Public Outcry Against Community Center Move
NEWINGTON - With the Sept. 9 Town Hall renovation referendum approaching, Newington residents continued to voice opposition to the proposal--to move the Mortensen Community Center to space at Mill Pond Park--as the Town Council discussed information to be included in a project brochure.
The group of residents, some wearing “Save Mill Pond Park” T-shirts, filled the downstairs meeting room beyond capacity, prompting a move to the building’s auditorium July 22. While there have been concerns about the project’s cost--around $30 million to renovate the existing building and construct a new community center--much of the backlash regarding the proposal has centered on Mill Pond Park.
“I love outdoor recreation and I love our town parks,” said Newington resident Leigh Grande during the public comments segment. “I do not think we’re in need of dance studios and a fancy atrium. A fitness center can privately be sought out.”
Moving the Mortensen Community Center to the Willard Avenue side of Mill Pond Park will eliminate the park’s soccer fields.
“Those soccer fields bring hundreds and hundreds of people into the center of town,” said Newington resident Sara Jorgensen. “[Visitors] are shopping at our stores, eating at our restaurants. I hope, for my kids’ sake, those fields stay there.”
Other concerns are regarding open space preservation. Some residents who spoke during the public comments pointed to the town’s 2020 Plan--an advisory document that outlines, amongst other things, guidelines for land use within the context of the town’s long term development and conservation strategies.
“The proposal to put that building in the park is in direct violation of the 2020 plan,” said Newington resident Gary Bolles. “This 2020 plan was formalized to protect that space.”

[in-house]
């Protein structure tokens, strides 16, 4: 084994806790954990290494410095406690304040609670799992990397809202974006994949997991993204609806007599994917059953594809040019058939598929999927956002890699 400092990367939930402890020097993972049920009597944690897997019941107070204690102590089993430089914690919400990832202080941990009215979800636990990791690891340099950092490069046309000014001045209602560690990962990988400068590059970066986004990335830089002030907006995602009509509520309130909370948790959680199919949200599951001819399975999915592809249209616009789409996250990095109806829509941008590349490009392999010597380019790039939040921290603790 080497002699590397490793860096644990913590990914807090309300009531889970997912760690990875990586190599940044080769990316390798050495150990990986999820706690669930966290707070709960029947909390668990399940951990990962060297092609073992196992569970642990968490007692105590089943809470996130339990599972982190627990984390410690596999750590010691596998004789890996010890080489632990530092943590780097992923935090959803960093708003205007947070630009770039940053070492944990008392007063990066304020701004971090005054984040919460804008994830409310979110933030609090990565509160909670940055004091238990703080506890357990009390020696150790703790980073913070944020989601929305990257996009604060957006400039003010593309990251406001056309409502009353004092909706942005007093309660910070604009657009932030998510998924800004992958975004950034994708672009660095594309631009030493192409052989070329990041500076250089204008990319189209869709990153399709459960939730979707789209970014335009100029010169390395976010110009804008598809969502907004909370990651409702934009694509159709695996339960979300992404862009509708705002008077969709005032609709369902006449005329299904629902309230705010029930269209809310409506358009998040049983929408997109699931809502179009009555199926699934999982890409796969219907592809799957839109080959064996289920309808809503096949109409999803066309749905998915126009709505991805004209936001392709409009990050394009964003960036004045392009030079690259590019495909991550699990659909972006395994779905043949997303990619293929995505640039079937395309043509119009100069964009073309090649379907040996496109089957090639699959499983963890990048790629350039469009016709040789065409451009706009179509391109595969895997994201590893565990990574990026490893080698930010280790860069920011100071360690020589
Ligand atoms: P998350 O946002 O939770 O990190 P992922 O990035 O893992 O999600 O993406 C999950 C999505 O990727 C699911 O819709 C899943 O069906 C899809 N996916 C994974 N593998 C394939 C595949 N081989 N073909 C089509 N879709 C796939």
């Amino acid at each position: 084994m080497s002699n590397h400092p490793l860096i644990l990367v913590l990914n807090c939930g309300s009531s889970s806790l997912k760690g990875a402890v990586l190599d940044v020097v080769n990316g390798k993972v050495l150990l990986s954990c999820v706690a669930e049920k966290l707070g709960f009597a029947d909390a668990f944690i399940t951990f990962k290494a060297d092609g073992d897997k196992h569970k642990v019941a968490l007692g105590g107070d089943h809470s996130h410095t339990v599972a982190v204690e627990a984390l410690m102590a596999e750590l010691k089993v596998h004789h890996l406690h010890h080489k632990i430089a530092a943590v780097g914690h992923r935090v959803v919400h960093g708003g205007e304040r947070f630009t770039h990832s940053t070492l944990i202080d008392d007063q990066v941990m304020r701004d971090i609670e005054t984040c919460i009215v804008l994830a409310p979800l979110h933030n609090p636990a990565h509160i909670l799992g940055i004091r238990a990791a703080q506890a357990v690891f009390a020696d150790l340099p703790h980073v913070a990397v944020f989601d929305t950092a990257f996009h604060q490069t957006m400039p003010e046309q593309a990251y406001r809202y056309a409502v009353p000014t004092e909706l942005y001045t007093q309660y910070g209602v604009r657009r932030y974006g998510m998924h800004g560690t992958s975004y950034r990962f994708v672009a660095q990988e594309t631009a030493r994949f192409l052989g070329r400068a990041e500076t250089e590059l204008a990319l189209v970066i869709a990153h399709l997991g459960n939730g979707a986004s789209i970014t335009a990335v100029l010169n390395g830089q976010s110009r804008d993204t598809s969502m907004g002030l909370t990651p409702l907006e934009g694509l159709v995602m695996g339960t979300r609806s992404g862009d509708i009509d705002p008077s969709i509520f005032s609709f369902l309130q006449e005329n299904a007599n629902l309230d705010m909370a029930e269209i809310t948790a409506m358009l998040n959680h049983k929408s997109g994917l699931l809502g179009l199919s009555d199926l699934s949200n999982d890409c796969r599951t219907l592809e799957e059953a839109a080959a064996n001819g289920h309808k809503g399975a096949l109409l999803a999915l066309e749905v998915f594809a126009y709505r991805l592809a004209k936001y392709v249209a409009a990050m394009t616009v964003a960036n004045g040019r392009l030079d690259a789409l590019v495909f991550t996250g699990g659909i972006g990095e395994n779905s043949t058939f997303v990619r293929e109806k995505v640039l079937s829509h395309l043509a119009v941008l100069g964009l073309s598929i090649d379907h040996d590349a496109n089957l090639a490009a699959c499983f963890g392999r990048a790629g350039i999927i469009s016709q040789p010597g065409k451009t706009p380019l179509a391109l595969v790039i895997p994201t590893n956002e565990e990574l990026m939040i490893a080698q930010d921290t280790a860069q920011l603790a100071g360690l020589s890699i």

Long-term plans for the site call for the pool and bathhouses along the banks of Mill Pond to be removed and replaced by an indoor aquatics facility, Deputy Mayor and Committee Chairman Clarke Castelle wrote in a statement presented at a Council meeting weeks ago.
“The central area of the park around Mill Pond could thereby revert back to its more natural state,” Castelle wrote.
Not everyone who attended the meeting, however, came out to oppose the proposal. Marc Finkelstein, Chairman of the Board of Education and a town resident for 43-years, compared the project to a necessary technological upgrade.
“In 2014, you can probably get by without a computer,” Finkelstein said. But it’s 2014, and I think if you’re living in the past, you’re not preparing for the future. That’s what I liken this town hall to: A non-digital society.”
For project proponents, the obsolete model is a town hall building with electrical, mechanical and plumbing issues. That’s what prompted the move to renovate, but the Town Hall Project Building Committee saw an opportunity to reconfigure the building around an atrium that would make each department more easily accessible within a centralized area.
The Mortensen Community Center is also past its prime, Castelle said. The new recreation center, if approved, will have two basketball courts that can double as a space for indoor soccer games. The existing Mortensen Center only has one court, which Castelle has said has been a problem for the town’s travel basketball program.
“Nine out of 11 towns have two gyms,” Castelle said during the meeting. “Ten out of 11 field two teams per age group. Newington is the only town with only one team per age group.”
Ultimately, the Sept. 9 referendum will be the judge, said Mayor Stephen Woods.
“The reason we go out to vote is if you don’t like it, the project won’t get done,” Woods said to the residents during the meeting. “I’ll fully accept if it passes or fails. If it fails I’ll go back to work, because we need a new town hall and community center, but it’s up to you.”